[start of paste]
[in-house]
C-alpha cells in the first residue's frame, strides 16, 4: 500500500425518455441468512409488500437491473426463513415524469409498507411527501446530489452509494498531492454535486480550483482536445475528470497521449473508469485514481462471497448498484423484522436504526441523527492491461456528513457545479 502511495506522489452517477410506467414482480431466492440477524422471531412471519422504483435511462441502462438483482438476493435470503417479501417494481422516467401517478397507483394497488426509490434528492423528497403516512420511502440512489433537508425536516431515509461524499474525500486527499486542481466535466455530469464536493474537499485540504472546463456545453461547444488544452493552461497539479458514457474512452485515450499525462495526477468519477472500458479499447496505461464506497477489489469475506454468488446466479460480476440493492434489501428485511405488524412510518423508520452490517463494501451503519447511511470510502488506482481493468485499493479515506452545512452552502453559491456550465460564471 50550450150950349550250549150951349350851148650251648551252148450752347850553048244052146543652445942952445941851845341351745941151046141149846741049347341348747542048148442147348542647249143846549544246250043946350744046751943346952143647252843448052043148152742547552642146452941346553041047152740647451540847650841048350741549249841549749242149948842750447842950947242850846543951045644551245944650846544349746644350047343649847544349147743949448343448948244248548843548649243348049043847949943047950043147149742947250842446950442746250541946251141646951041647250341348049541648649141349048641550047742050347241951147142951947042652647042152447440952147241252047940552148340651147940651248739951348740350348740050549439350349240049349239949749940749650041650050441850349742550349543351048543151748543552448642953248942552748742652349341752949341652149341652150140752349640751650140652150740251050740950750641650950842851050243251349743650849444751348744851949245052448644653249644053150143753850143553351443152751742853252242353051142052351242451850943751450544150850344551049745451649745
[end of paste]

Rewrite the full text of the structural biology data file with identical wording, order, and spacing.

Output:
[in-house]
C-alpha cells in the first residue's frame, strides 16, 4: 500500500425518455441468512409488500437491473426463513415524469409498507411527501446530489452509494498531492454535486480550483482536445475528470497521449473508469485514481462471497448498484423484522436504526441523527492491461456528513457545479 502511495506522489452517477410506467414482480431466492440477524422471531412471519422504483435511462441502462438483482438476493435470503417479501417494481422516467401517478397507483394497488426509490434528492423528497403516512420511502440512489433537508425536516431515509461524499474525500486527499486542481466535466455530469464536493474537499485540504472546463456545453461547444488544452493552461497539479458514457474512452485515450499525462495526477468519477472500458479499447496505461464506497477489489469475506454468488446466479460480476440493492434489501428485511405488524412510518423508520452490517463494501451503519447511511470510502488506482481493468485499493479515506452545512452552502453559491456550465460564471 50550450150950349550250549150951349350851148650251648551252148450752347850553048244052146543652445942952445941851845341351745941151046141149846741049347341348747542048148442147348542647249143846549544246250043946350744046751943346952143647252843448052043148152742547552642146452941346553041047152740647451540847650841048350741549249841549749242149948842750447842950947242850846543951045644551245944650846544349746644350047343649847544349147743949448343448948244248548843548649243348049043847949943047950043147149742947250842446950442746250541946251141646951041647250341348049541648649141349048641550047742050347241951147142951947042652647042152447440952147241252047940552148340651147940651248739951348740350348740050549439350349240049349239949749940749650041650050441850349742550349543351048543151748543552448642953248942552748742652349341752949341652149341652150140752349640751650140652150740251050740950750641650950842851050243251349743650849444751348744851949245052448644653249644053150143753850143553351443152751742853252242353051142052351242451850943751450544150850344551049745451649745